The Importance of Movement in Orthotic Therapy
Balancing control and mobilization within a foot orthotic can be challenging. For many years as foot specialists, we were taught that pronation is the root of all evil. The more control over the foot, the better the outcome. When our patient’s condition doesn’t improve with orthotic treatment, we were taught to restrict motion even more!
Decades of research has shown us that our comprehension of the foot is not totally right and it may be time to rethink the way we approach orthotic therapy. The Tissue Stress Model, load management, preferred movement path, the role of CNS, kinetic vs kinematic, let’s analyze these key elements to improve our orthotic prescriptions.
Dr. Frédéric Gremillet and Dr. Philippe Legaré, podiatrist, graduate of the Temple University (PCPM) in 1996 and has established their own practice in the province of Québec, Canada . Both passionate about biomechanics, they are constantly looking to renew and improve through specialized training.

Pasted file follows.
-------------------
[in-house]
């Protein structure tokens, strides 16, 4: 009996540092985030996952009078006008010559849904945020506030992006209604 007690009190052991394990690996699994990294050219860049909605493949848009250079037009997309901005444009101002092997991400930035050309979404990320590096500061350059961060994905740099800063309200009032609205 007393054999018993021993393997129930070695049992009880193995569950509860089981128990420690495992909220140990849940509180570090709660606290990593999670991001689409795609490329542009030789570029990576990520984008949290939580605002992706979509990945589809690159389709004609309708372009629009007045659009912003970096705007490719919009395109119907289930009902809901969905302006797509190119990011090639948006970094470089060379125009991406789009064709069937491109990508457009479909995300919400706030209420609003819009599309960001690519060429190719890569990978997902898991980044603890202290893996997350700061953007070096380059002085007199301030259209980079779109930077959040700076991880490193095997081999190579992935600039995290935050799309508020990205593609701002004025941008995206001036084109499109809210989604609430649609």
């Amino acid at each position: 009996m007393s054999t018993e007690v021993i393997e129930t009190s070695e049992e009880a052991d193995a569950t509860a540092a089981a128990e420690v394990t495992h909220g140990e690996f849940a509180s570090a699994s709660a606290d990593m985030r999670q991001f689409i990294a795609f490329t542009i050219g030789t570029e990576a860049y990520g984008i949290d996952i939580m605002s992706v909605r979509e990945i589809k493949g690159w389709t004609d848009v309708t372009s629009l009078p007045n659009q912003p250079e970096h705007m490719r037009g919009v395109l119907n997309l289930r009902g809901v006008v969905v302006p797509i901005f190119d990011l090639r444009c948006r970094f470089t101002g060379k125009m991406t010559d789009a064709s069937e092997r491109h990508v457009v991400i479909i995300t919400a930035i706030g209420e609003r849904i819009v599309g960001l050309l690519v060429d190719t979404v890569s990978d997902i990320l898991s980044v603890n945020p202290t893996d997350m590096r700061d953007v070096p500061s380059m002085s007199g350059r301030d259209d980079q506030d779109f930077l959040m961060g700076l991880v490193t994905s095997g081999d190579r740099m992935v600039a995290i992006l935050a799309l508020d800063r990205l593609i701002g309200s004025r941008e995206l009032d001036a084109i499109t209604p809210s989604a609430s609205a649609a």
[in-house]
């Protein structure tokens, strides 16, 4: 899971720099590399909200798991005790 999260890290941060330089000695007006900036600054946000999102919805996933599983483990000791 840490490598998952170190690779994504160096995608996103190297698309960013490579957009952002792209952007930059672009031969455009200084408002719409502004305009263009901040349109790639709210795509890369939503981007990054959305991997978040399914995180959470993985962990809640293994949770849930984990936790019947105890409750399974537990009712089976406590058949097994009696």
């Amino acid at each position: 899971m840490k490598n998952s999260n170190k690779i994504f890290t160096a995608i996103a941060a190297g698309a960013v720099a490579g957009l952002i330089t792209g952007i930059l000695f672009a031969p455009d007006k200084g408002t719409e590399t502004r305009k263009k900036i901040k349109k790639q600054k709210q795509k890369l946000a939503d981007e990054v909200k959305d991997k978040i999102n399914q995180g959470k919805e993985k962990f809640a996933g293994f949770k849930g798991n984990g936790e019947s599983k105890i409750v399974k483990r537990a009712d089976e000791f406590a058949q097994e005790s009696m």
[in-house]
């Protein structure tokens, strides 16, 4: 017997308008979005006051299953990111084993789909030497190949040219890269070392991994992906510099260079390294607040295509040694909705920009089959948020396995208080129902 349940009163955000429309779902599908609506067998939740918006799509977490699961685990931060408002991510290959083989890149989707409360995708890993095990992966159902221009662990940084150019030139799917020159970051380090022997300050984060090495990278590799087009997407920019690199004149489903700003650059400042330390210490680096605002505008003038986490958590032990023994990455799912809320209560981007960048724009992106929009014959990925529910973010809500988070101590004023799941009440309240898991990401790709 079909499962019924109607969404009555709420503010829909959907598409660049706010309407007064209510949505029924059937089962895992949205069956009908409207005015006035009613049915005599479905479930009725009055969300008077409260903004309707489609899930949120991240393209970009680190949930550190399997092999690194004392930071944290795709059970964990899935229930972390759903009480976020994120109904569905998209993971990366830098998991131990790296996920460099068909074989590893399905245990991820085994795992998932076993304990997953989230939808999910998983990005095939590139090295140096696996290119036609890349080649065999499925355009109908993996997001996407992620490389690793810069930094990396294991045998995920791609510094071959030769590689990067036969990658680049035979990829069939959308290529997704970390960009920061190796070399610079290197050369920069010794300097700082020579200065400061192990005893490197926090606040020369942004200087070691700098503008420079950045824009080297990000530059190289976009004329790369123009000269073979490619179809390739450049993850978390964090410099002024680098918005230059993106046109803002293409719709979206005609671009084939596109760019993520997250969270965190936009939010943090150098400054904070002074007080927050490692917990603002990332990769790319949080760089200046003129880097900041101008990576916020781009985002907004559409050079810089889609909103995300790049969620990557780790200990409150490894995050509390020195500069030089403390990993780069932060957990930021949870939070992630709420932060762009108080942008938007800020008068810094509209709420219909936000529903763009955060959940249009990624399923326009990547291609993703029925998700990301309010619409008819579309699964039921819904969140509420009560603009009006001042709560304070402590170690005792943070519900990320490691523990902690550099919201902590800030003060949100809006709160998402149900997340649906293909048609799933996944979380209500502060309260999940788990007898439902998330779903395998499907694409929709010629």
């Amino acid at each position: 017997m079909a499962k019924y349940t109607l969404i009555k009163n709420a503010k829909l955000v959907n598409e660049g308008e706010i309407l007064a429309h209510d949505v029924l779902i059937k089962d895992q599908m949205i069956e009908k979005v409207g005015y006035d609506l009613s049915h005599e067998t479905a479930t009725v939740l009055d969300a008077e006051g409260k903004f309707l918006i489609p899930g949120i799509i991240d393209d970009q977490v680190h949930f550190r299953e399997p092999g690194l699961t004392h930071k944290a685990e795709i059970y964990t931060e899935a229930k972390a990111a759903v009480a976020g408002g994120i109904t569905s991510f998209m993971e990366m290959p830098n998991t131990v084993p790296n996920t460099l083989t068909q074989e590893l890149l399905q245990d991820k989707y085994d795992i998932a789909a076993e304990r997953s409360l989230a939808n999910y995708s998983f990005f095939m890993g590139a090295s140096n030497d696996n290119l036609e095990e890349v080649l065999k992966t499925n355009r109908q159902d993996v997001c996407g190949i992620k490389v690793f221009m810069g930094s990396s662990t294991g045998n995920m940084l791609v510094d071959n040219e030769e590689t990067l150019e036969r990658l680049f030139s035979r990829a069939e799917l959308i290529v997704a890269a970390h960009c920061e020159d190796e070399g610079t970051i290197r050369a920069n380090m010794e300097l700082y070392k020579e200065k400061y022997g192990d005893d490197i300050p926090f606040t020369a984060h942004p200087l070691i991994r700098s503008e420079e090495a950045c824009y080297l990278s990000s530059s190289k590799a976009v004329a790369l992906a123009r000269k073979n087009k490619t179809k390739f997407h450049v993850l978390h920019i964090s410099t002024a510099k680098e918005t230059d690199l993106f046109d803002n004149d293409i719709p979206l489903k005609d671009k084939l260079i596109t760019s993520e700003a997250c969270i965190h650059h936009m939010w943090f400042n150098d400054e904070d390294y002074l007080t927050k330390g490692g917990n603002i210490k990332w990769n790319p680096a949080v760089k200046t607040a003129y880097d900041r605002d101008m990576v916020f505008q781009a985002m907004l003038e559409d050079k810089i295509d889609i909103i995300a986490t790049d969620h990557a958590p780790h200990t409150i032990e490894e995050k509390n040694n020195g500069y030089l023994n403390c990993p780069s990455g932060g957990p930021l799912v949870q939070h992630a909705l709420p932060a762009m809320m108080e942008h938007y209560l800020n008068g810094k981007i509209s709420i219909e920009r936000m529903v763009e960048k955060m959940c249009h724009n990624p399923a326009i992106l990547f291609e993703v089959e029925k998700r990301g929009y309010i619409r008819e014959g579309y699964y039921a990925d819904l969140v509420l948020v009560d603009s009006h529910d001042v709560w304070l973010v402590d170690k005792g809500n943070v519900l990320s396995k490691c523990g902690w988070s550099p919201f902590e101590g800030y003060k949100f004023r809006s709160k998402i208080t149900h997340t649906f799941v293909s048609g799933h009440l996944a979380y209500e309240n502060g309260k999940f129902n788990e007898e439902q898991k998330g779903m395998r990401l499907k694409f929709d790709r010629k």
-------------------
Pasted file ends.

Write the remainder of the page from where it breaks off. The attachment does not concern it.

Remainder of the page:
In 2003, following the death of one of their colleagues and mentors, Ronald Perrault, they took over from Cryos Technologies. They carried out research and development work on the study of posture and technological innovations aimed at improving plantar orthotics; 3D printing, the design and conception of the CryoScan3D scanner and avant-garde manufacturing.
They were both speakers in 2005 (Vancouver) and 2006 (Chicago) for the Prescription Foot Orthotic Laboratory Association (PFOLA).
Finally, both are passionate about running. They participated in several half marathons, marathons, as well as the 2014 Ironman 70.3 Mont-Tremblant.
Friday, November 5, 2021
1:00 - 1:45 p.m. EST